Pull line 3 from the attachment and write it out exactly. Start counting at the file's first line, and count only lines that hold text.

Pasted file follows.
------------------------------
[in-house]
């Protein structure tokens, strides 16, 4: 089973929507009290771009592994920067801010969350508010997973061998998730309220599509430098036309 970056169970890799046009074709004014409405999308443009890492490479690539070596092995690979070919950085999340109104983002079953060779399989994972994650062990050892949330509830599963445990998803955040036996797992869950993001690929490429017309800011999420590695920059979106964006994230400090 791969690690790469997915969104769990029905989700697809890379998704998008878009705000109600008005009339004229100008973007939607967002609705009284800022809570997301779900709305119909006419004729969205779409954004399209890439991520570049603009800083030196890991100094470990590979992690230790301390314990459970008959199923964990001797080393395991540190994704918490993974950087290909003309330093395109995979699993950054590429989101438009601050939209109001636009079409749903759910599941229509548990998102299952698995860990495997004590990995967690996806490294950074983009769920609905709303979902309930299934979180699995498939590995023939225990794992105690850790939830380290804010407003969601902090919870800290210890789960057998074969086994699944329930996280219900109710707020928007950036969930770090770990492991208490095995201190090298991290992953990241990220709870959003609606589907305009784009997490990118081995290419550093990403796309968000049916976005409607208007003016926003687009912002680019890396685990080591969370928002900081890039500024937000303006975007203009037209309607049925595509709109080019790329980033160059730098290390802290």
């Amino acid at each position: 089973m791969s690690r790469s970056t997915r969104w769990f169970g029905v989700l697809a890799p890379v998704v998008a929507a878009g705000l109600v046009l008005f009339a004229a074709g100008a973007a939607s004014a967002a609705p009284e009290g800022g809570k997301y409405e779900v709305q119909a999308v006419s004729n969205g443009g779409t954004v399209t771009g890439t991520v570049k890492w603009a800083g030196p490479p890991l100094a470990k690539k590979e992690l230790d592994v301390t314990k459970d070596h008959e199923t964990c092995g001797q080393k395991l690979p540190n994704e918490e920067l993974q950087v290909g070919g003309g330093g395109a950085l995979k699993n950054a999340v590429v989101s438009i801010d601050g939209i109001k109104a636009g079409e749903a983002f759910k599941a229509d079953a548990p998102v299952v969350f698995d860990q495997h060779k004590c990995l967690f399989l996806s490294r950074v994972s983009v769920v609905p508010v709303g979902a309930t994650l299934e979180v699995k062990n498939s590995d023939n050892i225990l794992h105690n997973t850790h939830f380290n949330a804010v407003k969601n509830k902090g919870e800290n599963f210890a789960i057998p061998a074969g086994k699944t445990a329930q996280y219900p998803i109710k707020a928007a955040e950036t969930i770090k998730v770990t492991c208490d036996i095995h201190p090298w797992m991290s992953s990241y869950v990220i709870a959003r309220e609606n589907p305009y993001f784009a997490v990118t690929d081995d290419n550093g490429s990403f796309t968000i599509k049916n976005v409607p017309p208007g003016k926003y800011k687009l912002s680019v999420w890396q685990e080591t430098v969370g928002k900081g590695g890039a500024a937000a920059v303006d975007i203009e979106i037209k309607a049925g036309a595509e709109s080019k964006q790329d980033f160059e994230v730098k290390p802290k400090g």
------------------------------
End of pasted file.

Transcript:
């Amino acid at each position: 089973m791969s690690r790469s970056t997915r969104w769990f169970g029905v989700l697809a890799p890379v998704v998008a929507a878009g705000l109600v046009l008005f009339a004229a074709g100008a973007a939607s004014a967002a609705p009284e009290g800022g809570k997301y409405e779900v709305q119909a999308v006419s004729n969205g443009g779409t954004v399209t771009g890439t991520v570049k890492w603009a800083g030196p490479p890991l100094a470990k690539k590979e992690l230790d592994v301390t314990k459970d070596h008959e199923t964990c092995g001797q080393k395991l690979p540190n994704e918490e920067l993974q950087v290909g070919g003309g330093g395109a950085l995979k699993n950054a999340v590429v989101s438009i801010d601050g939209i109001k109104a636009g079409e749903a983002f759910k599941a229509d079953a548990p998102v299952v969350f698995d860990q495997h060779k004590c990995l967690f399989l996806s490294r950074v994972s983009v769920v609905p508010v709303g979902a309930t994650l299934e979180v699995k062990n498939s590995d023939n050892i225990l794992h105690n997973t850790h939830f380290n949330a804010v407003k969601n509830k902090g919870e800290n599963f210890a789960i057998p061998a074969g086994k699944t445990a329930q996280y219900p998803i109710k707020a928007a955040e950036t969930i770090k998730v770990t492991c208490d036996i095995h201190p090298w797992m991290s992953s990241y869950v990220i709870a959003r309220e609606n589907p305009y993001f784009a997490v990118t690929d081995d290419n550093g490429s990403f796309t968000i599509k049916n976005v409607p017309p208007g003016k926003y800011k687009l912002s680019v999420w890396q685990e080591t430098v969370g928002k900081g590695g890039a500024a937000a920059v303006d975007i203009e979106i037209k309607a049925g036309a595509e709109s080019k964006q790329d980033f160059e994230v730098k290390p802290k400090g």